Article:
Mr. Frank Bruni weighs in on Akhtar Nawab and Noel Cruz's East 8th Street experiment Elettaria and gives it the old onespot. It's cute, it's darling, and the food is somtimes good. But the design just does not work for the Brunz.
"Elettaria doesn’t work as well practically as it does visually. A lack of any real division between the dining room and an open kitchen means that you have to step into the kitchen and sometimes even squeeze past a cook to descend to those restroomsAnd of course the Bruni never misses a chance to have a little fun: "...when every second restaurant calls itself 'market-driven,' Elettaria describes itself as “spice-driven.” (I’m waiting for the restaurant that’s driven by Morgan Freeman.)" [NYT]
...The ostensibly individual tables bisecting the dining room are essentially one way-too-long communal table, which makes for odd traffic patterns.
...Elettaria is lovely but awkward, and its awkwardness undercuts Mr. Nawab’s impressively creative cooking. But then his cooking also undercuts itself, some dishes mirroring the setting: seductive in the abstract, less so in actuality."
Alan Richman tries out De Niro's Ago and basically has the worst meal ever: "Margherita pizza from the wood-burning oven was essentially melted cheese on a soft crust. Hard polenta was dry and overcooked. Eggplant parmigiana was limp and overcooked...my friends sat stunned...they couldn’t believe dining in New York had come to this." [GQ]
And our other favorite curmudgeon, The Cuozz, has a pan too. His is for the Palm Court: "...the Palm Court is goofier, gloomier and only slightly more appetizing than it was before...The lunch and dinner menus eat as dully as they read....the kitchen sends out oodles of unpleasant surprises." [NYP]
The RG weighs in on the Denton bros' Grammury project, Bar Milano, and even though it's too noisy to think, she gives it three stars: "..they're challenging themselves and their clientele with upscale cooking that shows real imagination...Consider the cabbage...Such a humble leaf until it's stuffed with farro, dried currants and cherries and anchored in a chicken and cabbage consommé. Then it becomes a Cinderella story." [NYDN]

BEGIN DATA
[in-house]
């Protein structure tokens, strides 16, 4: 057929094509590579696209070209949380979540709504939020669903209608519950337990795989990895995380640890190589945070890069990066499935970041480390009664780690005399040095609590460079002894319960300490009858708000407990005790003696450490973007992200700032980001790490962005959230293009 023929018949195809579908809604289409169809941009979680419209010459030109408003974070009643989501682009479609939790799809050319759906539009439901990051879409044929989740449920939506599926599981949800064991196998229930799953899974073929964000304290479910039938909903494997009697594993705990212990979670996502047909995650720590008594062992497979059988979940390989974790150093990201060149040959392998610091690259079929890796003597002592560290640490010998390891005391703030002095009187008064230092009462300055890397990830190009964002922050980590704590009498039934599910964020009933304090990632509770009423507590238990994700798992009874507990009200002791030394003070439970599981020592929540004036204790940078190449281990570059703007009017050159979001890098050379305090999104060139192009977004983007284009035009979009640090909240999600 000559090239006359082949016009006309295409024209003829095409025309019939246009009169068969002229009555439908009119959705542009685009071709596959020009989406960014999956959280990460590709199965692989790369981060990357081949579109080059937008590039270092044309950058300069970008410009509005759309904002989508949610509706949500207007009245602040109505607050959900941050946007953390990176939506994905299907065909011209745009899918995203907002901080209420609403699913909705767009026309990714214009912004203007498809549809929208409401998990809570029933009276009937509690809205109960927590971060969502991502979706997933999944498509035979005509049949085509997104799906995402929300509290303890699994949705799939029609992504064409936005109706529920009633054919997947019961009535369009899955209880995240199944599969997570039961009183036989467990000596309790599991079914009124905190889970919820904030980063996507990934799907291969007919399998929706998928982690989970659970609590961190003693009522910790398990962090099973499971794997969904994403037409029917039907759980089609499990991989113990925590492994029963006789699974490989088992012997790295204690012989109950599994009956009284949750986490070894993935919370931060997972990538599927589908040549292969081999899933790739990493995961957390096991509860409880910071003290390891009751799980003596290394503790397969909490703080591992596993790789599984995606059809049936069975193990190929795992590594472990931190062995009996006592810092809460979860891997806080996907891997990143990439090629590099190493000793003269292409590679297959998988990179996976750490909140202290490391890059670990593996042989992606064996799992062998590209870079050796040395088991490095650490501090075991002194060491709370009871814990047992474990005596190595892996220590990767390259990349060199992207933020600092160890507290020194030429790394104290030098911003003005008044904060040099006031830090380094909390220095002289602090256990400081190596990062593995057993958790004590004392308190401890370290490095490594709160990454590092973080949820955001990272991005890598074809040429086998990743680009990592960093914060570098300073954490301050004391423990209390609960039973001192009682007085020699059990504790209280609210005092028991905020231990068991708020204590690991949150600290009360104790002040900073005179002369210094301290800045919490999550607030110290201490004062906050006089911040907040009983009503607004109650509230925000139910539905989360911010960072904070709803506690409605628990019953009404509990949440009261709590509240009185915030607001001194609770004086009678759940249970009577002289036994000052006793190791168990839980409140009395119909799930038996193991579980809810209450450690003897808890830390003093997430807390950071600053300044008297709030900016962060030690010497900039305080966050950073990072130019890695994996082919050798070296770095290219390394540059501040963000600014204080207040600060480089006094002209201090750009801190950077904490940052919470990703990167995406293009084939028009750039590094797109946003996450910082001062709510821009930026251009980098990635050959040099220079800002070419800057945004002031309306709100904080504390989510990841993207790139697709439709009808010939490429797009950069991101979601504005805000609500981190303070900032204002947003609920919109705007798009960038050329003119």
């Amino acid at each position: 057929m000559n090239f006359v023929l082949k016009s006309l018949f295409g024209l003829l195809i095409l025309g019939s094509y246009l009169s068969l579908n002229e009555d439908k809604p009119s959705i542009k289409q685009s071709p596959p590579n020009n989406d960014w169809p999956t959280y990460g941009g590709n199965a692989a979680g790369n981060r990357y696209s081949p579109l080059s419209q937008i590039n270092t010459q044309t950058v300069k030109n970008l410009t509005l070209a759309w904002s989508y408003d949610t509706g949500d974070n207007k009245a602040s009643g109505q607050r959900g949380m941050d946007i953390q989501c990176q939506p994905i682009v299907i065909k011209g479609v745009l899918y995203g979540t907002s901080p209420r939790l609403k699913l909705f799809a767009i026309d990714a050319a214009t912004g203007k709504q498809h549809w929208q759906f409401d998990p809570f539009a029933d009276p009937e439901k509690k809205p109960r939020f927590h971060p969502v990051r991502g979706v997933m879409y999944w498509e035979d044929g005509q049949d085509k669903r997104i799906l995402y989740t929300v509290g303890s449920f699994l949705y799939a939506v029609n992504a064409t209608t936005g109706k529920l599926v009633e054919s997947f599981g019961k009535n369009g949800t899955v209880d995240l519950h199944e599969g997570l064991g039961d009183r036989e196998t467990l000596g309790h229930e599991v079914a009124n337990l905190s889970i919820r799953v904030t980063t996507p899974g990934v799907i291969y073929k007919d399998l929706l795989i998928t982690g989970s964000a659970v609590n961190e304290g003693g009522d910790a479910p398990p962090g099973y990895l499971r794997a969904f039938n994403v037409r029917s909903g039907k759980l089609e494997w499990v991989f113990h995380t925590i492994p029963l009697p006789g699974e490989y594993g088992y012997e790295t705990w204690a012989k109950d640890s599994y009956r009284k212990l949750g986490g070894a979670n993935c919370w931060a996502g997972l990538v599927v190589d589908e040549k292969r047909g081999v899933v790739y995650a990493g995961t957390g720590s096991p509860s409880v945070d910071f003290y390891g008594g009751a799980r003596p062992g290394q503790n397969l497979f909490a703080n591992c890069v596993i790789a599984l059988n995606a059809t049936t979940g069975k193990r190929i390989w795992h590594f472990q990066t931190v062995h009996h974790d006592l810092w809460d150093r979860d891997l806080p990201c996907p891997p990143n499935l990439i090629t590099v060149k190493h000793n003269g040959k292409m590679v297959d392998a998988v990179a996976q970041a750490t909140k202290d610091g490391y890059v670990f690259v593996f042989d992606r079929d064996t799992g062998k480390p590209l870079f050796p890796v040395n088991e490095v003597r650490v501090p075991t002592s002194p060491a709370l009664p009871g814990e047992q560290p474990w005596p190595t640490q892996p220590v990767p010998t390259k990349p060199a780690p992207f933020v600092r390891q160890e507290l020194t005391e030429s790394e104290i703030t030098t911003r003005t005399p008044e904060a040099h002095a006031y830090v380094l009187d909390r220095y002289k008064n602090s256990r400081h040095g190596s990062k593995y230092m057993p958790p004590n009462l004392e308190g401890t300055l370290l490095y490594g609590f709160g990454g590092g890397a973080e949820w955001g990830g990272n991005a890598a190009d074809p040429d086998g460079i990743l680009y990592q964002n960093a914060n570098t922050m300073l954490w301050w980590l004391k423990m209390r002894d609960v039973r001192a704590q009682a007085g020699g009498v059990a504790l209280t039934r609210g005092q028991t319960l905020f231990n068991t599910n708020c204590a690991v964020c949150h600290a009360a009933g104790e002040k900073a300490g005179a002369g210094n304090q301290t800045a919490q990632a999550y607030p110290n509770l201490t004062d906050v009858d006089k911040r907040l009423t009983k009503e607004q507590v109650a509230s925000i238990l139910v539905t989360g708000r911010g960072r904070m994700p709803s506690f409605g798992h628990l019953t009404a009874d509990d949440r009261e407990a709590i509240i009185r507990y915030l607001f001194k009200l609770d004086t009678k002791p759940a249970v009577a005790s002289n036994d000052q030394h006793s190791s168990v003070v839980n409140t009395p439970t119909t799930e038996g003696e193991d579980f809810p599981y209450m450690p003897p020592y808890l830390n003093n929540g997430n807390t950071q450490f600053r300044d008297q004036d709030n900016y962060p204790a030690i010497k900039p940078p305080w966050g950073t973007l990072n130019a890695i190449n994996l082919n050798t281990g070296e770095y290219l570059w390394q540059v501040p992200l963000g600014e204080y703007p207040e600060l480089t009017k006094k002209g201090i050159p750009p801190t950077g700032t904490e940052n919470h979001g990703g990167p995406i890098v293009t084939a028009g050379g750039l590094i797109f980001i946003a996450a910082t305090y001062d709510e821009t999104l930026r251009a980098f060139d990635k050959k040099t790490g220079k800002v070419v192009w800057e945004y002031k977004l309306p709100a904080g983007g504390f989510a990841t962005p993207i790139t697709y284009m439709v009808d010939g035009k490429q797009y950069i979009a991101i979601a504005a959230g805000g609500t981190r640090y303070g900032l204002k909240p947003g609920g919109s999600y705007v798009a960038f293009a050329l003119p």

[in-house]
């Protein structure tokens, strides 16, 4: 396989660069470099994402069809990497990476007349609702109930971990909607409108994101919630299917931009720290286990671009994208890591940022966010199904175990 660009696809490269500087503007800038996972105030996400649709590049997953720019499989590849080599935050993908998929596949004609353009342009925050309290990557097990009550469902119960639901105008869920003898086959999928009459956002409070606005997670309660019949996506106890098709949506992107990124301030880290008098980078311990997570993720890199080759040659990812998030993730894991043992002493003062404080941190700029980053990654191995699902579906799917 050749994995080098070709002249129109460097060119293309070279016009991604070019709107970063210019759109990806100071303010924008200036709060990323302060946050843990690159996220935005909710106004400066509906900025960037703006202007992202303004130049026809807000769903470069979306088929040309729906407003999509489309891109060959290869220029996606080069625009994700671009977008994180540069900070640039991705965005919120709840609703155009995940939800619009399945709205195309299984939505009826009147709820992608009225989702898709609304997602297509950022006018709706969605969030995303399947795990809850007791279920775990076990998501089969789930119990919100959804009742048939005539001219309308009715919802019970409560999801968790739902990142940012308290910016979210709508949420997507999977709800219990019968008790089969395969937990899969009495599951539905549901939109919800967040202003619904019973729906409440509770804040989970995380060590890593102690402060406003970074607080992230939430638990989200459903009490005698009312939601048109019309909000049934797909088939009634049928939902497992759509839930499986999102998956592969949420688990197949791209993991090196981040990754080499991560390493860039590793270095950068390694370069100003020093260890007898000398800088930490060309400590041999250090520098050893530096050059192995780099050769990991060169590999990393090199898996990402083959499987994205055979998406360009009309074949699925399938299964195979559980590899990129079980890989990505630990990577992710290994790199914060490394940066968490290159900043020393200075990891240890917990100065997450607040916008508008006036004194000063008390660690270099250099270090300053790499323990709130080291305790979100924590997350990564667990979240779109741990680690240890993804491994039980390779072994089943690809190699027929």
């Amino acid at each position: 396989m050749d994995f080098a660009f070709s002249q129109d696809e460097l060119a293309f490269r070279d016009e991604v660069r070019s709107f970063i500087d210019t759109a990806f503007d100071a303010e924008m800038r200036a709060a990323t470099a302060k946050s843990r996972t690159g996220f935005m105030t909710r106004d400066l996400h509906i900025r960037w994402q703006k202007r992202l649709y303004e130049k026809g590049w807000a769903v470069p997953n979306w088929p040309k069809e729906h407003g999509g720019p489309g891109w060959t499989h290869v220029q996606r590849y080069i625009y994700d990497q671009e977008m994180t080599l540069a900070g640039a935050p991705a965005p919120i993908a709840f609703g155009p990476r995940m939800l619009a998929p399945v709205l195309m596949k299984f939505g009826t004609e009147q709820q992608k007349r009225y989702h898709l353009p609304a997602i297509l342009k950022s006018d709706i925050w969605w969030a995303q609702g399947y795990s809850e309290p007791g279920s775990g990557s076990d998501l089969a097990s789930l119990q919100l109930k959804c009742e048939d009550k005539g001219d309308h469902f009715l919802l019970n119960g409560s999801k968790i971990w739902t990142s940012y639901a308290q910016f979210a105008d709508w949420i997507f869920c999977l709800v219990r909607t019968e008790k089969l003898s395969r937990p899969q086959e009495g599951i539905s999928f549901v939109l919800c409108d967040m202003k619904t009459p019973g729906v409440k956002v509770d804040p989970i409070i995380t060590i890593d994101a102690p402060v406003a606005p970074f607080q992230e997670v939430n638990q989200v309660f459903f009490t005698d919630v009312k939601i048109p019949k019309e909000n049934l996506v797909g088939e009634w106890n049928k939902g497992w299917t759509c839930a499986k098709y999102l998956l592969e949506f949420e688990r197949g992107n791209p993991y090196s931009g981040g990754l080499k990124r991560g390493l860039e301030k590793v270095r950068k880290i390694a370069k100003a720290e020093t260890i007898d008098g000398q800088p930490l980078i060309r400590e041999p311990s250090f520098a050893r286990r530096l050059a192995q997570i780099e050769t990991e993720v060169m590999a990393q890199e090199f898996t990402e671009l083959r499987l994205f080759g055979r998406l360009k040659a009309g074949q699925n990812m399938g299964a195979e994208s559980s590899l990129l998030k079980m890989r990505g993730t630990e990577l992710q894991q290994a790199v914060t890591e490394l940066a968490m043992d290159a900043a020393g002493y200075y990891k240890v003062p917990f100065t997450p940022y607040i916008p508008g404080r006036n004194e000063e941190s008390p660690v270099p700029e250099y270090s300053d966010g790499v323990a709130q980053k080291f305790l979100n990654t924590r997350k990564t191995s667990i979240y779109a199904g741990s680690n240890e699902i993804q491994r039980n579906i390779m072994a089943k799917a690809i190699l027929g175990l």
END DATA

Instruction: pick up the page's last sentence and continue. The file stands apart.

Randall Lane also checks out Bar Milano this week, giving it three out of six stars. He thinks it's okay, but he isn't wowed: "While more than serviceable, Bar Milano is my least favorite establishment in the Denton family—but the throngs who have packed the place since Day One suggest that my opinion is not shared. My favorite part remains the bar, thanks to the cocktails, well-chosen wines by the glass and food recommendations that proved more informed than those of the dining room’s servers." [TONY]
THE ELSEWHERE: Paul Adams files a two-fer on Brasserie Cognac and the New French, Ryan Sutton gives three stars to Eleven Madison Park, Kim Severson and Betsy Andrews file Dining Briefs on The Moxie Spot and Burger Shoppe, Tables For Two has a mixed bag for Mia Dona, Sietsema has a chile eating contest at Grand Sichuan House in Bay Ridge, The Brooklyn Paper hits up the newly reopened DUMBO joint Toro, and Sarah DiGregorio tries the headcheese at East Village newcomer Tet.
THE BLOGS: Ed Levine gives an A- to MePa's Scarpetta, Sign of the Pink Pig files a two-fer on Kafana and Benoit, Cleaned My Plate is at The Harrison, eateryROW hits up an empty Moco Global Dining, and NY Barfly is at Colors.